Heavily influenced by classic point-and-click adventure games, both of the Ben and Dan games take their sense of humor and game feel from those old titles. Every line is a bad joke, an embarrassing pun, or an eye-rolling bit of meta-humor, and it's all a blast to read. The writing hits that perfect tone of "smart in the dumbest way" and keeps the energy high with line after line of funny, stupid goodness. It's hard not to be impressed with the writers when the necessary evil of attempted item combinations yields lines that are just as funny as the main dialogue. There must be thousands of lines across both of these games, and I can't think of even one that I didn't enjoy. The art style works into this, too, with a rough look that is nevertheless very charming, colorful, and quite cohesive across every level.

Of course, while old adventure games were remembered for their writing and aesthetics, their gameplay isn't remembered quite so fondly. Unfortunately, Ben and Dan sometimes dive headfirst into those nasty pitfalls. For every few puzzles that goes along smoothly and logically, there will be a puzzle that will absolutely stump you, leading to far too much time mucking about in an overflowing inventory or with the finicky interface. The later puzzles of both games tend to throw logic out the window and require solutions that, while amusing once you know about them, are basically impossible to find without a walkthrough. Still, despite taking the bad with the good of the classic adventure genre, I'd say that the good is easily good enough to outweigh some awkwardness in design. Worthy new entries into a near-forgotten genre.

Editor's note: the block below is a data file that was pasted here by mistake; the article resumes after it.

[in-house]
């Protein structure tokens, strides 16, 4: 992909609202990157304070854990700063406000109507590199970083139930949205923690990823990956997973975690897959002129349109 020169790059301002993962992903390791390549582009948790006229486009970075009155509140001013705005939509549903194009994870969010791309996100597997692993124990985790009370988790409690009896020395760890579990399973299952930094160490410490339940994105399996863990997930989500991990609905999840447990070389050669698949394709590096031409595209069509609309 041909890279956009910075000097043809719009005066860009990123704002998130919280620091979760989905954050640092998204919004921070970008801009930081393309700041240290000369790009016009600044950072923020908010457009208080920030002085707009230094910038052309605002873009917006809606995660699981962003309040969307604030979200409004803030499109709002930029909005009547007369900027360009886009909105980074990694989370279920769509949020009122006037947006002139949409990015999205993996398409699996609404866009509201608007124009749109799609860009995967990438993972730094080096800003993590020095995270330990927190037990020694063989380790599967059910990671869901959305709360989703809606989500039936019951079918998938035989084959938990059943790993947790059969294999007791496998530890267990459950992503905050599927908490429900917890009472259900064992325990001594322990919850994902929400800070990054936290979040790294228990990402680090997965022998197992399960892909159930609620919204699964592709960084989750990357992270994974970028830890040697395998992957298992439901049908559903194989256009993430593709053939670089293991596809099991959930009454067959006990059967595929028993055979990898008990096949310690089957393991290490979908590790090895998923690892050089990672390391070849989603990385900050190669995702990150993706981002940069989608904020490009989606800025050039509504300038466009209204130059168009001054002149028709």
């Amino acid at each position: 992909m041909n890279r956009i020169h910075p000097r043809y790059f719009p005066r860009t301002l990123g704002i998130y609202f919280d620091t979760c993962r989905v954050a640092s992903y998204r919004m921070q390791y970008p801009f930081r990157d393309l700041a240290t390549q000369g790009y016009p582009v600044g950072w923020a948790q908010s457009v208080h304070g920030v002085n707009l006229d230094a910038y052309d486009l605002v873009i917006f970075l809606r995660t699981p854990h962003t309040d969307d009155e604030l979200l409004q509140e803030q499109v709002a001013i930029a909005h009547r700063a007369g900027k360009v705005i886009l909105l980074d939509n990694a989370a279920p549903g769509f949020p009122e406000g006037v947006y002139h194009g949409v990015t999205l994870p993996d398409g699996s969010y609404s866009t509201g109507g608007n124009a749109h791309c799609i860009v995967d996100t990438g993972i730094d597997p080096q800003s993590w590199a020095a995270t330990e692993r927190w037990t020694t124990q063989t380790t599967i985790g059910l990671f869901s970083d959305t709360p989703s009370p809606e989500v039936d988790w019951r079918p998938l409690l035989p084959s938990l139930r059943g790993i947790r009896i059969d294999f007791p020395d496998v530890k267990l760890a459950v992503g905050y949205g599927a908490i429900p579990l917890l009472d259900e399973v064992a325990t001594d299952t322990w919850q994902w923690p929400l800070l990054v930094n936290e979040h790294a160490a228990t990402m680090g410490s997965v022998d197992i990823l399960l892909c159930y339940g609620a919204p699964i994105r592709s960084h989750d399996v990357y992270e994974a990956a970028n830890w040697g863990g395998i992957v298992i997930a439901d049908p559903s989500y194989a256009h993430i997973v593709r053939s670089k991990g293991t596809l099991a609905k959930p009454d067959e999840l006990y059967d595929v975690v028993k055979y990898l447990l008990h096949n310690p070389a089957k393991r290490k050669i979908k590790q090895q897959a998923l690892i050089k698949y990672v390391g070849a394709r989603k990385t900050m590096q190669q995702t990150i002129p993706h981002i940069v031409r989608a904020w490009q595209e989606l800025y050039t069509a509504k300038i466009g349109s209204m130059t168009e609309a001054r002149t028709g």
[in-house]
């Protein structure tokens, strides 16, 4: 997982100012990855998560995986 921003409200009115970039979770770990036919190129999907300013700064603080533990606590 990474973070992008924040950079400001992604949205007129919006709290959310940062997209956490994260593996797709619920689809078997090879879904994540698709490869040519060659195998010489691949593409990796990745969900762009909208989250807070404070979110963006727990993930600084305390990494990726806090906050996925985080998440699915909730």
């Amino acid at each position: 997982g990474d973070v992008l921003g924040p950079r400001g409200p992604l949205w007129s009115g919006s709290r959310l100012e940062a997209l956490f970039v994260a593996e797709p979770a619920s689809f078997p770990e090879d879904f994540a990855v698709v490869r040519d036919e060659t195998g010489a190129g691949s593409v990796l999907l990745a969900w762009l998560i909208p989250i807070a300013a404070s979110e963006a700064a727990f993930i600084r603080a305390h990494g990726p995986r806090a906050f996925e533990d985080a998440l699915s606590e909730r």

Posted: December 2nd, 2013
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49 of 84 people (58%) found this review helpful
154 products in account
12 reviews
4.5 hrs on record
Not the greatest point-and-click adventures I've played. Granted, I paid maybe a dollar or two, but most of my time spent with them was disappointing. The humor and writing is pretty decent, but the puzzles are nonsensical and the gameplay is irritating (it's one of those games that has about six or seven actions you have to scroll through to find the thing you're supposed to be doing). The art is awful but I suppose deliberately so, and I got used to it. Still, not a ton of fun, unless you're hardcore into this sort of game.
Posted: November 25th, 2013
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10 of 13 people (77%) found this review helpful
1,607 products in account
30 reviews
4.3 hrs on record
Time Gentlemen, Please! and Ben There, Dan That! are two separate games in that follow our heroes Dan and Ben as they attempt to simply watch a marathon of their favorite TV show Magnum P.I. While rigging up a makeshift television antenna, our heroes transported to an alien ship, to different eras and to different dimensions. As they try to solve their way back to their own home and return to a much needed television break. (Alice in Wonderland type traveling)

Gameplay is like standard point and clicks. You interact with objects, sometimes bring them along or use them on other objects or NPCs. There are puzzles but not too difficult to solve which jokes and riddles. Some may be a bit tough, but in hindsight it's "why didn't i see that or get that joke". The story is easy to follow and easy to pick up.

These games are filled with humor and quick quips about the events around them. Dan Marshall and Ben Ward do a marvelous job integrating humor into their game. The game may not be for everyone but for people who like jokes and like point and click adventures, this game is worth buying and worth your time trying. It's light on your wallet and can give you a few laugh in the few hours you play through this game.

Only issue may be if you don't really get the humor that can be off-putting. Some humor may be seen more mature. But simply you will recognize in time, it is a lot Dan and Ben taking shots at the environment, npcs, and each other.

Definite must play. Especially at the price.

Also, there is a rumored third game coming soon. - You can follow Dan Marshall @danthat - and see what he has in store for the future adventures of Dan and Ben.

Posted: February 15th, 2014